Utility Silicon Valley Power will build a new substation to support an upcoming Amazon Web Services data center in Santa Clara.
The facility will be developed by Oppidan Investment Company, which will also pay for the substation - on behalf of AWS.
Amazon's involvement in the data center was first disclosed in early 2020 when the company bought the site for $100 million. Now, council documents regarding the substation have provided a few extra details about the project.
The site at 2305 Mission College Blvd, Santa Clara, was previously home to a 358,000 sq ft (33,000 sq m) two-story building once used by General Dynamics as an R&D facility.
In 2018, a redevelopment project tried to turn it into a two-story, 495,000 sq ft (46,000 sq m) data center for Aligned Data Centers, but the effort ultimately fizzled.
In 2020, Amazon then picked up the site, hiding its identity through shell company KTJ LLC. The data center will be Amazon's first in Santa Clara, although it operates through Equinix and Digital Realty leases across the Bay Area.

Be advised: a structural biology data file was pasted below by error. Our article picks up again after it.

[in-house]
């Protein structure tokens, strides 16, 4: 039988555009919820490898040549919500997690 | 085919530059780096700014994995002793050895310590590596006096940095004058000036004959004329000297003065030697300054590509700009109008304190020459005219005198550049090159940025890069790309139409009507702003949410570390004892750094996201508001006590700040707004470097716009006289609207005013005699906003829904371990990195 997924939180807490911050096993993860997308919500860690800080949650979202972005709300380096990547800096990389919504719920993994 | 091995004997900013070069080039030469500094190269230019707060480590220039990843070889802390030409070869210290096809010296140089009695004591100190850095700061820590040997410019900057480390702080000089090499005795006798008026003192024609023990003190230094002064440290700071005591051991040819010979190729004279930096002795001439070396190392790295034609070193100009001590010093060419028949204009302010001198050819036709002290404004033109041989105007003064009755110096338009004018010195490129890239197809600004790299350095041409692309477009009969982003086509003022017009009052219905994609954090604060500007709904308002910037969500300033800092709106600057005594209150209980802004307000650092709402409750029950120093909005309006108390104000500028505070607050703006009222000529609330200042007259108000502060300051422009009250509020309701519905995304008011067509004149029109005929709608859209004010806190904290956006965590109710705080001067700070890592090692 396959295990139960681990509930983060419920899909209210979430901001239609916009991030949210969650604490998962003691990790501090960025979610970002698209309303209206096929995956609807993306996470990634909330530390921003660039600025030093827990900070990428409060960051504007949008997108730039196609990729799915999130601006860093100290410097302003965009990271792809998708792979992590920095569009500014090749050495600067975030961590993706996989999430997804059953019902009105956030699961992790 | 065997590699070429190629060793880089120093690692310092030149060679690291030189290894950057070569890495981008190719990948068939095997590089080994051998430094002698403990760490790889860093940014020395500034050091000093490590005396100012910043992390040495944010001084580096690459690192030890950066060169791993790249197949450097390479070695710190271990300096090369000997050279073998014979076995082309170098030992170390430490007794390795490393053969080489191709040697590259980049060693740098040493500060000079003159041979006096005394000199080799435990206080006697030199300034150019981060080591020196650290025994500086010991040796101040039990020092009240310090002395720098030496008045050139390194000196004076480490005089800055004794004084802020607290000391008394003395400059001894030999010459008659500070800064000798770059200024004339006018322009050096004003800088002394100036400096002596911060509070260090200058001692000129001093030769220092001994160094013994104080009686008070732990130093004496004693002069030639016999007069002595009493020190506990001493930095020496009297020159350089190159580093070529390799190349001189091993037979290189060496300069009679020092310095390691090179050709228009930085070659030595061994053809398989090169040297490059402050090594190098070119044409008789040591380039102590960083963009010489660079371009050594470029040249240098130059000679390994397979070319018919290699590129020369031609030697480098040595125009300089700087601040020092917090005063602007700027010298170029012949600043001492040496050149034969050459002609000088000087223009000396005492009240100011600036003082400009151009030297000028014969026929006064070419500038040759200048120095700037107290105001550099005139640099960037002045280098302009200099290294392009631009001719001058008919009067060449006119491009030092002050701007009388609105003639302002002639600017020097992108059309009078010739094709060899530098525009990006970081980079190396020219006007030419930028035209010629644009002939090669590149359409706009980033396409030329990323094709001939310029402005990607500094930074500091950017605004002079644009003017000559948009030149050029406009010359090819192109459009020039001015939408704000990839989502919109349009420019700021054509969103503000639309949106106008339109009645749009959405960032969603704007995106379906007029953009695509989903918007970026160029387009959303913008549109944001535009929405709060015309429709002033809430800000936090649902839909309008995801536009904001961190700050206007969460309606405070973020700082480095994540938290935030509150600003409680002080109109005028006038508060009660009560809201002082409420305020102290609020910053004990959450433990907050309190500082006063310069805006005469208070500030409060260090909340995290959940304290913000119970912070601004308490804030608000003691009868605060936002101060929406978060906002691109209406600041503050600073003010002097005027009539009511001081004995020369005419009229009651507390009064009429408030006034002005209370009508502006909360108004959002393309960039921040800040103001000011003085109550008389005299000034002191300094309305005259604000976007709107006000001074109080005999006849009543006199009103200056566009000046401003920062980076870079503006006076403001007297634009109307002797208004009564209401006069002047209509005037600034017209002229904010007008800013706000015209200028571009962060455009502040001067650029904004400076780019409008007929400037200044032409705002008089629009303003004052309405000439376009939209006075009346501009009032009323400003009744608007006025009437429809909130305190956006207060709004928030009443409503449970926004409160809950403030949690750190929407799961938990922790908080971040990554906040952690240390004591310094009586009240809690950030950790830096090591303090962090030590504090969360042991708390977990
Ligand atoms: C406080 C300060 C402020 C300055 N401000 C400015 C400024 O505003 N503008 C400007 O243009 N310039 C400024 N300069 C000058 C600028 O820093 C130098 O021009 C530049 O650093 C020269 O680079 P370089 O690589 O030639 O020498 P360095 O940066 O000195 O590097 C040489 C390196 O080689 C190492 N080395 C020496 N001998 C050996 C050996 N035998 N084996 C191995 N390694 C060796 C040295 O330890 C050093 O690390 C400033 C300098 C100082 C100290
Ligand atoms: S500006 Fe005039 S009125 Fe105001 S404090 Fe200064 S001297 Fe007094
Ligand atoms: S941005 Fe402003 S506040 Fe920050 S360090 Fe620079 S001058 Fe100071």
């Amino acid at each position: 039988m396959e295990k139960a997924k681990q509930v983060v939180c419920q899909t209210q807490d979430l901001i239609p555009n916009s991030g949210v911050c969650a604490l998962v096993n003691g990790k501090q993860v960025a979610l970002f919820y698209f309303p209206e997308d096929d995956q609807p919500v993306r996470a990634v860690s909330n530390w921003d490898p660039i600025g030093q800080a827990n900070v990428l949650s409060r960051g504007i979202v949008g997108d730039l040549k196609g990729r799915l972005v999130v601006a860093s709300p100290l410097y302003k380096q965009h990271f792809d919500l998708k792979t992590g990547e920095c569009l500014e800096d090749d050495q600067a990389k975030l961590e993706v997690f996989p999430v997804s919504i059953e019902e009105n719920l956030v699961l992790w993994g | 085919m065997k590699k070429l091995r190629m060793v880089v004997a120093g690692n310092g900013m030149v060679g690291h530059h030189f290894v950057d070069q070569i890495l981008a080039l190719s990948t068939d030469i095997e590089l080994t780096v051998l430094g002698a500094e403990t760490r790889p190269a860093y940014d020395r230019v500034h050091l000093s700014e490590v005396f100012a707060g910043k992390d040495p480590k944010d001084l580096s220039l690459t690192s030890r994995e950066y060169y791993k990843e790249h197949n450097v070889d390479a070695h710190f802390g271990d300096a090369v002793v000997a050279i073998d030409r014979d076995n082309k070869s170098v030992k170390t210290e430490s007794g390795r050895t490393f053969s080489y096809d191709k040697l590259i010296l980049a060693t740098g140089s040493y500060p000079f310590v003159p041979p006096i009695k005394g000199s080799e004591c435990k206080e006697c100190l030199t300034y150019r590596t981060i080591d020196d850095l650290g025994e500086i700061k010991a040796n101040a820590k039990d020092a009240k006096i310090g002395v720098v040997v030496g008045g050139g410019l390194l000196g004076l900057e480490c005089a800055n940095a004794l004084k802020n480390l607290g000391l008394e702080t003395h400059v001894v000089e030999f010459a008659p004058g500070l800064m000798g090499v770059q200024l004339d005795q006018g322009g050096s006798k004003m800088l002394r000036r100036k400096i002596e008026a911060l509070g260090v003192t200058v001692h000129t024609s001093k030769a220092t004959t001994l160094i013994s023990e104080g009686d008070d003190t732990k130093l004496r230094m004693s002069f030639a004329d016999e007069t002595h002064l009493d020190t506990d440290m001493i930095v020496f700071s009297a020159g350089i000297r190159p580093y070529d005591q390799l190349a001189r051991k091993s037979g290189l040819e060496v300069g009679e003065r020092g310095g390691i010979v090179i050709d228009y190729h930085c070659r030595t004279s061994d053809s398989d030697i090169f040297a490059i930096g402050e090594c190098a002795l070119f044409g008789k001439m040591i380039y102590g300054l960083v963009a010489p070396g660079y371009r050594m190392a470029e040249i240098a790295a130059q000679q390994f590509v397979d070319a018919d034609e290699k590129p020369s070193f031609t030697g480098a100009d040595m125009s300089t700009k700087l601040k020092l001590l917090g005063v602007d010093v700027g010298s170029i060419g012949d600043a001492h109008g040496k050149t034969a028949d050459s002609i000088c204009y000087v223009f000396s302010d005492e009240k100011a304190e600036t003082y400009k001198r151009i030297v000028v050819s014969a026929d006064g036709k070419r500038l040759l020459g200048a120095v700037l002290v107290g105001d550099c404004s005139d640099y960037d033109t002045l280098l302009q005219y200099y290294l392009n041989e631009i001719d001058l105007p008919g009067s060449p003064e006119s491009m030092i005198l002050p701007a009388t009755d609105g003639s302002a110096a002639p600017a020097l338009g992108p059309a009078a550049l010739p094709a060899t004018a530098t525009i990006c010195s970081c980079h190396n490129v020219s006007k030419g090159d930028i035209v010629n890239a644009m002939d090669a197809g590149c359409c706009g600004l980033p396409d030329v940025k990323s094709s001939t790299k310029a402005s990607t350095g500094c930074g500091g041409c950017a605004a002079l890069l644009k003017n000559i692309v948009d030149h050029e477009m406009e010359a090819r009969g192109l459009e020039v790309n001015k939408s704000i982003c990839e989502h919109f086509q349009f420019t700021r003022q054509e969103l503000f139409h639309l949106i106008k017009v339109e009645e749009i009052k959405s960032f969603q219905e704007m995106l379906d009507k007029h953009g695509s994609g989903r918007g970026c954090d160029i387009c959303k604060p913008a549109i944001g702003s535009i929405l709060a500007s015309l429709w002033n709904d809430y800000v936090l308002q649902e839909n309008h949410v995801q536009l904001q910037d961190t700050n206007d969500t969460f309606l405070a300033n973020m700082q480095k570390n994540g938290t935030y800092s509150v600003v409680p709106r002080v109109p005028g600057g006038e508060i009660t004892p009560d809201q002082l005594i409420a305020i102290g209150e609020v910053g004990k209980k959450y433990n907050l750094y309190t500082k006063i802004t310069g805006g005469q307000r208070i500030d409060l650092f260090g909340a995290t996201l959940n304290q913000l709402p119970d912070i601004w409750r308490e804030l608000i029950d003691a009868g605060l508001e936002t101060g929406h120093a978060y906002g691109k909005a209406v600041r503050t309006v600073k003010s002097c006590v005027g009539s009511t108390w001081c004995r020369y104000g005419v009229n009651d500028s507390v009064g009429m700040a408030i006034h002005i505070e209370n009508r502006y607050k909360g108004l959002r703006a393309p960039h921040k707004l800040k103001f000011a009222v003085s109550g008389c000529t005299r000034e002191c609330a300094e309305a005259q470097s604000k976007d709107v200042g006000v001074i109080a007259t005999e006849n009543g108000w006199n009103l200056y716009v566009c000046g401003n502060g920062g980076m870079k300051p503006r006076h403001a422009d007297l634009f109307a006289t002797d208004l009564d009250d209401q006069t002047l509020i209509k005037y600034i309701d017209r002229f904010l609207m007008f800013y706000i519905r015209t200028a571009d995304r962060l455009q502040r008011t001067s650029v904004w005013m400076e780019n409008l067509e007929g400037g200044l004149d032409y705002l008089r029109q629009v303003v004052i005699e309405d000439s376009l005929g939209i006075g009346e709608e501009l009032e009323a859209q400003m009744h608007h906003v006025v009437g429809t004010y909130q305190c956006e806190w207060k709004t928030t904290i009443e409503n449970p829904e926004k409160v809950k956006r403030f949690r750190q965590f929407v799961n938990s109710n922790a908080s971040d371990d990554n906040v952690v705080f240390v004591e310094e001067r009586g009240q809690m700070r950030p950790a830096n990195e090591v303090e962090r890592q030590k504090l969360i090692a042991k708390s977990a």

Council documents reveal that the data center will be built by Oppidan Investment Company, a property development firm that has been linked to other Amazon data centers.
The project will span two distinct data center buildings, the first phase spanning 285,768 square feet (26,548 sq m), and the second 229,974 square foot (21,365 sq m).
Each will be three stories tall with a height of approximately 88 feet, and also include a rooftop penthouse enclosing mechanical equipment.
With each building having a power capacity of 49.5MVA, the current grid infrastructure will not be able to support the data centers, necessitating the construction of a new 60kV 'Freedom Circle Junction' substation, as well as a 9MVA interim service.
Silicon Valley Power will also undertake transmission capacity improvements, including upgrades to its 230kV, 115kV, and 60kV transmission lines.
With Amazon the sole customer of the substation it will (via Oppidan) pay for the 26 month-long design and construction process, with the exception of the City-owned control building. It is expected to cost $5,388,260 across three payment milestones, one of which has already been paid.
After it is built, property rights will transfer over to SVP, which will operate and maintain the substation.